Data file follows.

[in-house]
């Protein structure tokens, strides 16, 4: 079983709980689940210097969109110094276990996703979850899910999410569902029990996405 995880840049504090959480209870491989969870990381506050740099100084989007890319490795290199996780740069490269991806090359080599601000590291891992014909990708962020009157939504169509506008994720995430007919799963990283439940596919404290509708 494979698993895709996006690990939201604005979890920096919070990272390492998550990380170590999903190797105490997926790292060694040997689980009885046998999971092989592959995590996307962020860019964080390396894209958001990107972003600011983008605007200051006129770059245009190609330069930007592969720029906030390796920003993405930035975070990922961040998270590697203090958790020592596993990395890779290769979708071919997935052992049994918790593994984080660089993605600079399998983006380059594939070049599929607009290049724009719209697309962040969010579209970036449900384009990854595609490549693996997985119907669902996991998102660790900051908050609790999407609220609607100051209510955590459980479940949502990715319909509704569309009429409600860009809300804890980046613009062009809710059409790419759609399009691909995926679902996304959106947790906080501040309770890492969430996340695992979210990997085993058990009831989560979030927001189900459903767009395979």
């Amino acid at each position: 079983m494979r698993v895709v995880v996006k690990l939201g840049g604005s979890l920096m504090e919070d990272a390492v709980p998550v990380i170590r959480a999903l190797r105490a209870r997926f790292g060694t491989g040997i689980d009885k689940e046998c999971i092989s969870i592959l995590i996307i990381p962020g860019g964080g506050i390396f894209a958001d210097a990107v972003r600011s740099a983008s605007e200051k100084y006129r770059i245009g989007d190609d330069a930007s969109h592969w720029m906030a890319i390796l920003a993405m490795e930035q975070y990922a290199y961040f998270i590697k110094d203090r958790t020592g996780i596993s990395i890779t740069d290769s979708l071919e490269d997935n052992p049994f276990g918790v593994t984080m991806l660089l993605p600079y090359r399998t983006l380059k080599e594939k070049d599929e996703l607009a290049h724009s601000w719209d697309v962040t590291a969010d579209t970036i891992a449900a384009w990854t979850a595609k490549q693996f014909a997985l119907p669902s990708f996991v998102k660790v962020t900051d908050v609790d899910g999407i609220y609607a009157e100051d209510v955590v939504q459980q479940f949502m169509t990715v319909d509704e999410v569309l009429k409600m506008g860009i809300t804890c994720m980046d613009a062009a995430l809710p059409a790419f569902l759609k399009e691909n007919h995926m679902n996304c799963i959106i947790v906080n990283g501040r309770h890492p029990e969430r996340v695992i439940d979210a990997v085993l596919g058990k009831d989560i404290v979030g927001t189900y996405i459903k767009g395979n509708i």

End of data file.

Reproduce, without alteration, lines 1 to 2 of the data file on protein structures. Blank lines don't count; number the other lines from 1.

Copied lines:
[in-house]
């Protein structure tokens, strides 16, 4: 079983709980689940210097969109110094276990996703979850899910999410569902029990996405 995880840049504090959480209870491989969870990381506050740099100084989007890319490795290199996780740069490269991806090359080599601000590291891992014909990708962020009157939504169509506008994720995430007919799963990283439940596919404290509708 494979698993895709996006690990939201604005979890920096919070990272390492998550990380170590999903190797105490997926790292060694040997689980009885046998999971092989592959995590996307962020860019964080390396894209958001990107972003600011983008605007200051006129770059245009190609330069930007592969720029906030390796920003993405930035975070990922961040998270590697203090958790020592596993990395890779290769979708071919997935052992049994918790593994984080660089993605600079399998983006380059594939070049599929607009290049724009719209697309962040969010579209970036449900384009990854595609490549693996997985119907669902996991998102660790900051908050609790999407609220609607100051209510955590459980479940949502990715319909509704569309009429409600860009809300804890980046613009062009809710059409790419759609399009691909995926679902996304959106947790906080501040309770890492969430996340695992979210990997085993058990009831989560979030927001189900459903767009395979």